Former White House speechwriter on working for Obama, joking about Trump and his new book
ABC News(NEW YORK) — There is no one path that leads to a job as a presidential speechwriter. But for David Litt, the journey began as a young man growing up on New York City’s Upper West Side with aspirations for a career in comedy.
“I did stand-up comedy at the school talent show … and it didn’t go terribly,” Litt told ABC News’ “Uncomfortable.” “I would say I was the best, ninth grade, stand-up comic at that talent show.”
His career turnaround came on Jan. 3, 2008. Then-Sen. Barack Obama delivered his Iowa caucus victory speech. Litt said he watched on cable news aboard an airplane. “They said our sights were set too high. They said our country was too divided,” Obama said. “We are one people. And our time for change has come.”
Litt was hooked. “Within two minutes I was like, ‘OK, whatever that person is doing I want to be a part of that,’” said Litt. “And by the time we landed, I was one of those people that would not shut up about Barack Obama.”
Litt worked his way up in political circles, from campaign volunteer and organizer to Washington, D.C., intern to speechwriting apprentice. When a series of breaks through his network of contacts landed him inside the White House, a 24-year-old Litt found himself writing speeches for the president of the United States. His new memoir, “Thanks, Obama: My Hopey, Changey White House Years,” documents some of his strongest memories from his time working for President Obama, often in hilarious fashion.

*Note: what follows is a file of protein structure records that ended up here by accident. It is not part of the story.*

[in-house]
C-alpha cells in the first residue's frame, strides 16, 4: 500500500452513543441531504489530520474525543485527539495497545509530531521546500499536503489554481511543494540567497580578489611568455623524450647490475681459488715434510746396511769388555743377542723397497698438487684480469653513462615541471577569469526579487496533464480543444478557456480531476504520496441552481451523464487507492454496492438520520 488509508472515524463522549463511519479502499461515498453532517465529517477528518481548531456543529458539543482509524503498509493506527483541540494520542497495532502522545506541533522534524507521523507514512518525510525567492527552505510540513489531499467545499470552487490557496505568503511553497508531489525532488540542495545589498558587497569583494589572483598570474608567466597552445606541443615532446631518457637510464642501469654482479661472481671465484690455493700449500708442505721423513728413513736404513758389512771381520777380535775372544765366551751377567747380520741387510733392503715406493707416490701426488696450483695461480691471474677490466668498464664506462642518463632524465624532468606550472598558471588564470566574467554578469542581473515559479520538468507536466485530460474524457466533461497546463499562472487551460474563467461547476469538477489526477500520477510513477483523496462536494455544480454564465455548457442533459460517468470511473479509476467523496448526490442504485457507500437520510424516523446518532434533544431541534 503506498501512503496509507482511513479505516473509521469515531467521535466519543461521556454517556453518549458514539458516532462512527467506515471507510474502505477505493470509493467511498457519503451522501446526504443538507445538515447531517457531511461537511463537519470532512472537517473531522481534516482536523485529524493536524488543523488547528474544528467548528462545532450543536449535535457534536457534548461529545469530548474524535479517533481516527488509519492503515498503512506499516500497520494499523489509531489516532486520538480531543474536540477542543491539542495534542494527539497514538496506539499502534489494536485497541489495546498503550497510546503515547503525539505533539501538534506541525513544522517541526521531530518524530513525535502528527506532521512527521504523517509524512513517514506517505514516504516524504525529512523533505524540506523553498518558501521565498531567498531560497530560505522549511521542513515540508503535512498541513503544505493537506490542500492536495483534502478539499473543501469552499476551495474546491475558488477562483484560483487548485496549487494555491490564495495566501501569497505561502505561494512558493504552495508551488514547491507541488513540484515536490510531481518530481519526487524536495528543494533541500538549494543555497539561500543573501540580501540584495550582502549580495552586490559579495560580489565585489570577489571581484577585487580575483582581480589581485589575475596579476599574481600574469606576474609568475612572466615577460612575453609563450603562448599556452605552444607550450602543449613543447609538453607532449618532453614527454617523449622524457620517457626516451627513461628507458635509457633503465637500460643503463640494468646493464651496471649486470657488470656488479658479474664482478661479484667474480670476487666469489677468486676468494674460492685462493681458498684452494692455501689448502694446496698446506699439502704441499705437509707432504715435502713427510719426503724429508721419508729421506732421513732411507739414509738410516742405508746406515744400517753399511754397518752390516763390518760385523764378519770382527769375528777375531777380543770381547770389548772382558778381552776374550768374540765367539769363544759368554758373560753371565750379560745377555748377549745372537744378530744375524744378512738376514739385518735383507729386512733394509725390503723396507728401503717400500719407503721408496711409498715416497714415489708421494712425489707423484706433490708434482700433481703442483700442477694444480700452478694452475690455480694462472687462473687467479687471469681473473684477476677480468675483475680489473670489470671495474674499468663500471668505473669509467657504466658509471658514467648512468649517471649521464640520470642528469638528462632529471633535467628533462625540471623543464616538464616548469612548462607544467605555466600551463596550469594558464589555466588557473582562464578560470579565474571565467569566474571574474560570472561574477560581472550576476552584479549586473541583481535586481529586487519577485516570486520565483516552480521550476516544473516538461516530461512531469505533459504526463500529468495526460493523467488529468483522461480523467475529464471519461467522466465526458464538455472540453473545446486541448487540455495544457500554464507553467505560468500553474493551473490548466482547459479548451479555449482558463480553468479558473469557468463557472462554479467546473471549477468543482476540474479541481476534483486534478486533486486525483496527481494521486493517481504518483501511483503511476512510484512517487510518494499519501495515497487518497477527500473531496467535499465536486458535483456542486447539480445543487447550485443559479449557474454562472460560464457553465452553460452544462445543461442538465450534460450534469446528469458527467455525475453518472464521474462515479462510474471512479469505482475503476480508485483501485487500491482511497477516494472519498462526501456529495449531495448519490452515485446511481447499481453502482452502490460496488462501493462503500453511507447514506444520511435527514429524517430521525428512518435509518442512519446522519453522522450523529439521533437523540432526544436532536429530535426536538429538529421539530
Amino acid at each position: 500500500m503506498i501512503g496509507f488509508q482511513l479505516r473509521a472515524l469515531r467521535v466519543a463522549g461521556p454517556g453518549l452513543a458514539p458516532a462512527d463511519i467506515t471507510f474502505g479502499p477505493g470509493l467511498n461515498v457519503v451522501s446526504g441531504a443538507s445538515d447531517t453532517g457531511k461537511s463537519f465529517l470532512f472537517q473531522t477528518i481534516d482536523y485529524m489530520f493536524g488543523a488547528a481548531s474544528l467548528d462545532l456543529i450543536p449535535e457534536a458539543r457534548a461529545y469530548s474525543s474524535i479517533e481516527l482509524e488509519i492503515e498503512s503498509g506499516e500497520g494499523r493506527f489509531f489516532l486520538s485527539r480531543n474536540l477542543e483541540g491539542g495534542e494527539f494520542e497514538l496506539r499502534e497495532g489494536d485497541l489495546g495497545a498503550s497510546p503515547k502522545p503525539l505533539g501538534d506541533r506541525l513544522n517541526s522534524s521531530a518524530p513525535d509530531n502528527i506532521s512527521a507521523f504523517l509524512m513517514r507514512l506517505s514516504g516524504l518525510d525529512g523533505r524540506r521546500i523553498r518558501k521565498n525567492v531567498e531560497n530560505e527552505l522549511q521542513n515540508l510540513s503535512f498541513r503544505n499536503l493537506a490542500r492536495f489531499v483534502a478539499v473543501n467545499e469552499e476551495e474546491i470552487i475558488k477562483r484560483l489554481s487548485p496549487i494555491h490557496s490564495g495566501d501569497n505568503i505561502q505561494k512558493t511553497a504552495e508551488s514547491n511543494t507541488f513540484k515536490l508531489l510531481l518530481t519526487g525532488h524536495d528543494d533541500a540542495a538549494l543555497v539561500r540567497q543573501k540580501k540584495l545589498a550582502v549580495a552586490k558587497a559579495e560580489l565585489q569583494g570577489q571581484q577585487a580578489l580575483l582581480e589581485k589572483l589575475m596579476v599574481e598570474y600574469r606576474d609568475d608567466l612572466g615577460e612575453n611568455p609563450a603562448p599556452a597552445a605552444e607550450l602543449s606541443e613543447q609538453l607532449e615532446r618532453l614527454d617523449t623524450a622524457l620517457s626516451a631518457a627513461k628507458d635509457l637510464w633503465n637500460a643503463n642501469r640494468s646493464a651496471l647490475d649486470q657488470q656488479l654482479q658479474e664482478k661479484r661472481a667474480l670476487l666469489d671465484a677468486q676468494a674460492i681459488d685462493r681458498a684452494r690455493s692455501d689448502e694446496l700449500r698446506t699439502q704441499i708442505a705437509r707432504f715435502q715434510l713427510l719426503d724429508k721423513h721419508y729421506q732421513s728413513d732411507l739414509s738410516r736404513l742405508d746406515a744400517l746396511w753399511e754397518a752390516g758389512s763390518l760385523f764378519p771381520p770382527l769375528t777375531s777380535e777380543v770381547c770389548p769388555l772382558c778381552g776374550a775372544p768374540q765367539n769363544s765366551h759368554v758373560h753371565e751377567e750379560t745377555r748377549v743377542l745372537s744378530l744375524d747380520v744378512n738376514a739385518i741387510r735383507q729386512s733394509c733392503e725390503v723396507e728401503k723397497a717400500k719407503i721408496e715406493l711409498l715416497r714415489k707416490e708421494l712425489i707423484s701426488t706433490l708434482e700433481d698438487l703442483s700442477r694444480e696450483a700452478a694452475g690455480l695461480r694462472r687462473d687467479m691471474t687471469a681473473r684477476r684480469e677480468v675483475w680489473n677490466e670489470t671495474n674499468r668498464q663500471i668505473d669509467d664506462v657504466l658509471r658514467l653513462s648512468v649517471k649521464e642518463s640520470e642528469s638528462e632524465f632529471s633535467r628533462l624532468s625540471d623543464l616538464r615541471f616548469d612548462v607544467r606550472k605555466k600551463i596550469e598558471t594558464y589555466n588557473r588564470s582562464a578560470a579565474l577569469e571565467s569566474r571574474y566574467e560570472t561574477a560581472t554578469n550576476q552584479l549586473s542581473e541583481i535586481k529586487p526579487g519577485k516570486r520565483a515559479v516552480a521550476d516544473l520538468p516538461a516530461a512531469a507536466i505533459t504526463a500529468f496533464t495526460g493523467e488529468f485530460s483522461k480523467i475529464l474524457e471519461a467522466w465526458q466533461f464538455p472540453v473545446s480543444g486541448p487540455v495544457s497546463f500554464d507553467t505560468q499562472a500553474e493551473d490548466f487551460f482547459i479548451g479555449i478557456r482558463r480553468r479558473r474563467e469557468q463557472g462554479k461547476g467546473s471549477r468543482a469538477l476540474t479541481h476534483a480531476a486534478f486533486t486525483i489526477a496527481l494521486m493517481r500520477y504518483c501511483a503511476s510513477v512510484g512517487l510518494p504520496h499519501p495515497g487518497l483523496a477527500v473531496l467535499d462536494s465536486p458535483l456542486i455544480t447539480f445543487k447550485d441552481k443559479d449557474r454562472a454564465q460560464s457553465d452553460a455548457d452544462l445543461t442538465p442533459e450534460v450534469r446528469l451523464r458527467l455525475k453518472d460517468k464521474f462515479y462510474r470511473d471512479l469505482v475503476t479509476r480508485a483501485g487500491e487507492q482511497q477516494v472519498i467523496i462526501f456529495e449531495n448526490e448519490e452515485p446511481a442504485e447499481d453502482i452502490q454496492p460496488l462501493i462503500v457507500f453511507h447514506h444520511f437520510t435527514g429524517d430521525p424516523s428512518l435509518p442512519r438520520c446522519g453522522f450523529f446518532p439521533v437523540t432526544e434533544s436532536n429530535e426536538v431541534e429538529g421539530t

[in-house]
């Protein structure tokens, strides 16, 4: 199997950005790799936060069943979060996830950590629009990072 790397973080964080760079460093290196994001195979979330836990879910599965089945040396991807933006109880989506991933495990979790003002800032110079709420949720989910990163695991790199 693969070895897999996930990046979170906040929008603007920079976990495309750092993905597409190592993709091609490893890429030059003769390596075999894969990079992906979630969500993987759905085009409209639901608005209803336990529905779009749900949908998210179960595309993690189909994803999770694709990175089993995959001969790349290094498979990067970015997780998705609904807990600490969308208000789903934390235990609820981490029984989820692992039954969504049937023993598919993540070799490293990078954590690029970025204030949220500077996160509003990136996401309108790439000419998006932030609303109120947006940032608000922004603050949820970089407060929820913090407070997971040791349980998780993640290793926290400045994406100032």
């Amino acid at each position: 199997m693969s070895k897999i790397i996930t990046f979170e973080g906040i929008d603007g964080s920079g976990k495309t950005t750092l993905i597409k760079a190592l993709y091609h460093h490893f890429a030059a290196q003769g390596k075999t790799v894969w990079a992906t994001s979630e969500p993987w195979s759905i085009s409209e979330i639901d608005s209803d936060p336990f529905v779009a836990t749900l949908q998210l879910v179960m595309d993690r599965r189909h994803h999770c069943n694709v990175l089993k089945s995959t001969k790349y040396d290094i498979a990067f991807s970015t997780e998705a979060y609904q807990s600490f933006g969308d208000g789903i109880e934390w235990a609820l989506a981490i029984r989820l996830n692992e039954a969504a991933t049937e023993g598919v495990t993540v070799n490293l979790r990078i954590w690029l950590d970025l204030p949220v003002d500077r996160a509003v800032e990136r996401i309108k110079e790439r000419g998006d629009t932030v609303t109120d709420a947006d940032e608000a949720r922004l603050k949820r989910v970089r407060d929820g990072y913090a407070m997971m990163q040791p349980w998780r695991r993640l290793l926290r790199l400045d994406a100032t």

“On some level, the entire country, the most powerful country on earth is counting on you not to screw up in some small way. And that’s a weird feeling because you’re also just a human being,” said Litt. “I think my way of trying to make sense of it, or at least with it, was to kind of laugh at it and enjoy it.
“That’s one of the reasons I wrote the book I did because I felt like I am totally fine telling stories where I do something dumb. In fact, those are my favorite stories.”
During our conversation, Litt opened up about the stories behind some of those anecdotes: his first speech written for the president (he got slammed), his first time working with an entirely female team (“What I did feel was, ‘Oh. I noticed this.’”), his reaction to seeing Obama roast Donald Trump in his 2011 White House Correspondents’ Dinner speech, (“I remember thinking, ‘That’s the end of Donald Trump.’”) Litt, now head writer for Funny or Die, also discussed the deliberate efforts made to diversify White House staff, the very real racism he witnessed on the campaign trail and throughout his time with the administration, and how he views the current political climate as an outsider to the system.
“No matter how dark and depressing it gets sometimes,” said Litt, “we will get out of it. It’s just going to take a little while, but this isn’t going to be like this forever.”
Check out the full conversation on this week’s episode of “Uncomfortable.”
Litt was interviewed as part of a series called “Uncomfortable,” hosted by Amna Nawaz, that offers in-depth honest conversations with influential figures about issues dividing America.
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